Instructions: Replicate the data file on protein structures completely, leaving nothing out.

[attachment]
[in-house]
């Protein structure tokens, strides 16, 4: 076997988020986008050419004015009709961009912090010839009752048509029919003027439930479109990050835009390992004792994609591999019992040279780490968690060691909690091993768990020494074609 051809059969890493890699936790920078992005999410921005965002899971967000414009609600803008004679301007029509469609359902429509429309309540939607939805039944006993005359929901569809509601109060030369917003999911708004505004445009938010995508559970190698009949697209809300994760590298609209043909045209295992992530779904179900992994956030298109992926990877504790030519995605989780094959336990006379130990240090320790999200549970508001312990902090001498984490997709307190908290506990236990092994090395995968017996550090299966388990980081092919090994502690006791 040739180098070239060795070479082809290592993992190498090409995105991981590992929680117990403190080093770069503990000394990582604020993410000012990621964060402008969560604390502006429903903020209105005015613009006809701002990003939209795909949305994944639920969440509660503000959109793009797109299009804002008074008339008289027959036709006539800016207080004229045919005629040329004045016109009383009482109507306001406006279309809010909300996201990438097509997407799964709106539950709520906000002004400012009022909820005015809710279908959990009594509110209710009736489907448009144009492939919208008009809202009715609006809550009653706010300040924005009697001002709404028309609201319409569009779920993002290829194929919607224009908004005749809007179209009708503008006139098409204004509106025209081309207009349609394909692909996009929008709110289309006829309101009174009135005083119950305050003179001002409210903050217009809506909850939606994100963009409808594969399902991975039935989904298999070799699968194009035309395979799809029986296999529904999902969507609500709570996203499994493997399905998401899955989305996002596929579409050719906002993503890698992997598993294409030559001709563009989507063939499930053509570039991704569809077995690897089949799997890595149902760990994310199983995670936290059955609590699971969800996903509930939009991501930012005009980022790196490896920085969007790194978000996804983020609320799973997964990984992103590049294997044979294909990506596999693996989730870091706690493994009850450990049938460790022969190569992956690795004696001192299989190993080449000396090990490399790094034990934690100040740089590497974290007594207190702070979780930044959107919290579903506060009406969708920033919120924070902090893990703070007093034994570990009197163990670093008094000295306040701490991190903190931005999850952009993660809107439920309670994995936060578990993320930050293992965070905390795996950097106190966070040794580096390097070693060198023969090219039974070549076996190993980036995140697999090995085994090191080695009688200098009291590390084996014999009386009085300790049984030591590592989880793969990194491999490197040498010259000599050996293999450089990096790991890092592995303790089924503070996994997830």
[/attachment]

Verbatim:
[in-house]
């Protein structure tokens, strides 16, 4: 076997988020986008050419004015009709961009912090010839009752048509029919003027439930479109990050835009390992004792994609591999019992040279780490968690060691909690091993768990020494074609 051809059969890493890699936790920078992005999410921005965002899971967000414009609600803008004679301007029509469609359902429509429309309540939607939805039944006993005359929901569809509601109060030369917003999911708004505004445009938010995508559970190698009949697209809300994760590298609209043909045209295992992530779904179900992994956030298109992926990877504790030519995605989780094959336990006379130990240090320790999200549970508001312990902090001498984490997709307190908290506990236990092994090395995968017996550090299966388990980081092919090994502690006791 040739180098070239060795070479082809290592993992190498090409995105991981590992929680117990403190080093770069503990000394990582604020993410000012990621964060402008969560604390502006429903903020209105005015613009006809701002990003939209795909949305994944639920969440509660503000959109793009797109299009804002008074008339008289027959036709006539800016207080004229045919005629040329004045016109009383009482109507306001406006279309809010909300996201990438097509997407799964709106539950709520906000002004400012009022909820005015809710279908959990009594509110209710009736489907448009144009492939919208008009809202009715609006809550009653706010300040924005009697001002709404028309609201319409569009779920993002290829194929919607224009908004005749809007179209009708503008006139098409204004509106025209081309207009349609394909692909996009929008709110289309006829309101009174009135005083119950305050003179001002409210903050217009809506909850939606994100963009409808594969399902991975039935989904298999070799699968194009035309395979799809029986296999529904999902969507609500709570996203499994493997399905998401899955989305996002596929579409050719906002993503890698992997598993294409030559001709563009989507063939499930053509570039991704569809077995690897089949799997890595149902760990994310199983995670936290059955609590699971969800996903509930939009991501930012005009980022790196490896920085969007790194978000996804983020609320799973997964990984992103590049294997044979294909990506596999693996989730870091706690493994009850450990049938460790022969190569992956690795004696001192299989190993080449000396090990490399790094034990934690100040740089590497974290007594207190702070979780930044959107919290579903506060009406969708920033919120924070902090893990703070007093034994570990009197163990670093008094000295306040701490991190903190931005999850952009993660809107439920309670994995936060578990993320930050293992965070905390795996950097106190966070040794580096390097070693060198023969090219039974070549076996190993980036995140697999090995085994090191080695009688200098009291590390084996014999009386009085300790049984030591590592989880793969990194491999490197040498010259000599050996293999450089990096790991890092592995303790089924503070996994997830």